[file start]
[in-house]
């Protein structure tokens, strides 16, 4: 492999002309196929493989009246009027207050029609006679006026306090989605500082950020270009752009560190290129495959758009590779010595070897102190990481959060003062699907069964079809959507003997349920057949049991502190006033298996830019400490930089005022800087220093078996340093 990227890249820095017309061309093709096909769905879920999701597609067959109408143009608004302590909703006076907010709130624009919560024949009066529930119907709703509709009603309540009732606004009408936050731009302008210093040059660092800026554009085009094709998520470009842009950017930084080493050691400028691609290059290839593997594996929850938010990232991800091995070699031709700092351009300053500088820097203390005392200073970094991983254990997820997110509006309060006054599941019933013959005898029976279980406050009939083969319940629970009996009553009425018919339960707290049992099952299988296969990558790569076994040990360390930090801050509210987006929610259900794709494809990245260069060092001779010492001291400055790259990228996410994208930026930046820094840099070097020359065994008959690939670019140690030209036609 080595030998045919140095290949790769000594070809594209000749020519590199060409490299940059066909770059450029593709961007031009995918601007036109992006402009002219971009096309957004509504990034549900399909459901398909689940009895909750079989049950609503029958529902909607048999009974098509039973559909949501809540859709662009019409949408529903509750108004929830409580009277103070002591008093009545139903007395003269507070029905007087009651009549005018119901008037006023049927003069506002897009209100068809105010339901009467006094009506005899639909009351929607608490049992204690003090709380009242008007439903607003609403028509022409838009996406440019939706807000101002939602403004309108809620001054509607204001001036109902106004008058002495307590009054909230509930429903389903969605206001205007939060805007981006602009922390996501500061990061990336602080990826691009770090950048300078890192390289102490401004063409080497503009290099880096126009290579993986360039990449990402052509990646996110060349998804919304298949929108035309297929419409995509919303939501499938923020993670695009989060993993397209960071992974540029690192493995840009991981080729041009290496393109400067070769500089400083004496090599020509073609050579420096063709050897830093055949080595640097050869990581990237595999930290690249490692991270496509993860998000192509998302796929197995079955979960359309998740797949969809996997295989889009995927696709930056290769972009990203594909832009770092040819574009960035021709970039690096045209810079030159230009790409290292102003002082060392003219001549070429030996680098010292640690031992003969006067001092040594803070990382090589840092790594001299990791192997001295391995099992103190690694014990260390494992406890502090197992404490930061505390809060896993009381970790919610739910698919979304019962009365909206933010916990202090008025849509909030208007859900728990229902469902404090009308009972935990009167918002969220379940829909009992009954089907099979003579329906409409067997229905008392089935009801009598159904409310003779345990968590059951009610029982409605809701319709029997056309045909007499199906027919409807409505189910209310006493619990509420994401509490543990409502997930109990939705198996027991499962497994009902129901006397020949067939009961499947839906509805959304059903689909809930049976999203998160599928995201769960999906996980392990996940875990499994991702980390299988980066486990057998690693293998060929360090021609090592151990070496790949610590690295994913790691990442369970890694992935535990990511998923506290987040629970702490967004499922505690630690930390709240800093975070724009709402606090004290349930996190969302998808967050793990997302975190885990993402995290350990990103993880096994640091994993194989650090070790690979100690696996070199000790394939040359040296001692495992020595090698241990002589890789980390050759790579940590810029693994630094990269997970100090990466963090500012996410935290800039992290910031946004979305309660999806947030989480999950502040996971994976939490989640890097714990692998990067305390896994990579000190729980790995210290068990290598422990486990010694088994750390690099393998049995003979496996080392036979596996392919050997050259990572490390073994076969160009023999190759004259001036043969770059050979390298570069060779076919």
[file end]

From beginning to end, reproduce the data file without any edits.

[in-house]
């Protein structure tokens, strides 16, 4: 492999002309196929493989009246009027207050029609006679006026306090989605500082950020270009752009560190290129495959758009590779010595070897102190990481959060003062699907069964079809959507003997349920057949049991502190006033298996830019400490930089005022800087220093078996340093 990227890249820095017309061309093709096909769905879920999701597609067959109408143009608004302590909703006076907010709130624009919560024949009066529930119907709703509709009603309540009732606004009408936050731009302008210093040059660092800026554009085009094709998520470009842009950017930084080493050691400028691609290059290839593997594996929850938010990232991800091995070699031709700092351009300053500088820097203390005392200073970094991983254990997820997110509006309060006054599941019933013959005898029976279980406050009939083969319940629970009996009553009425018919339960707290049992099952299988296969990558790569076994040990360390930090801050509210987006929610259900794709494809990245260069060092001779010492001291400055790259990228996410994208930026930046820094840099070097020359065994008959690939670019140690030209036609 080595030998045919140095290949790769000594070809594209000749020519590199060409490299940059066909770059450029593709961007031009995918601007036109992006402009002219971009096309957004509504990034549900399909459901398909689940009895909750079989049950609503029958529902909607048999009974098509039973559909949501809540859709662009019409949408529903509750108004929830409580009277103070002591008093009545139903007395003269507070029905007087009651009549005018119901008037006023049927003069506002897009209100068809105010339901009467006094009506005899639909009351929607608490049992204690003090709380009242008007439903607003609403028509022409838009996406440019939706807000101002939602403004309108809620001054509607204001001036109902106004008058002495307590009054909230509930429903389903969605206001205007939060805007981006602009922390996501500061990061990336602080990826691009770090950048300078890192390289102490401004063409080497503009290099880096126009290579993986360039990449990402052509990646996110060349998804919304298949929108035309297929419409995509919303939501499938923020993670695009989060993993397209960071992974540029690192493995840009991981080729041009290496393109400067070769500089400083004496090599020509073609050579420096063709050897830093055949080595640097050869990581990237595999930290690249490692991270496509993860998000192509998302796929197995079955979960359309998740797949969809996997295989889009995927696709930056290769972009990203594909832009770092040819574009960035021709970039690096045209810079030159230009790409290292102003002082060392003219001549070429030996680098010292640690031992003969006067001092040594803070990382090589840092790594001299990791192997001295391995099992103190690694014990260390494992406890502090197992404490930061505390809060896993009381970790919610739910698919979304019962009365909206933010916990202090008025849509909030208007859900728990229902469902404090009308009972935990009167918002969220379940829909009992009954089907099979003579329906409409067997229905008392089935009801009598159904409310003779345990968590059951009610029982409605809701319709029997056309045909007499199906027919409807409505189910209310006493619990509420994401509490543990409502997930109990939705198996027991499962497994009902129901006397020949067939009961499947839906509805959304059903689909809930049976999203998160599928995201769960999906996980392990996940875990499994991702980390299988980066486990057998690693293998060929360090021609090592151990070496790949610590690295994913790691990442369970890694992935535990990511998923506290987040629970702490967004499922505690630690930390709240800093975070724009709402606090004290349930996190969302998808967050793990997302975190885990993402995290350990990103993880096994640091994993194989650090070790690979100690696996070199000790394939040359040296001692495992020595090698241990002589890789980390050759790579940590810029693994630094990269997970100090990466963090500012996410935290800039992290910031946004979305309660999806947030989480999950502040996971994976939490989640890097714990692998990067305390896994990579000190729980790995210290068990290598422990486990010694088994750390690099393998049995003979496996080392036979596996392919050997050259990572490390073994076969160009023999190759004259001036043969770059050979390298570069060779076919």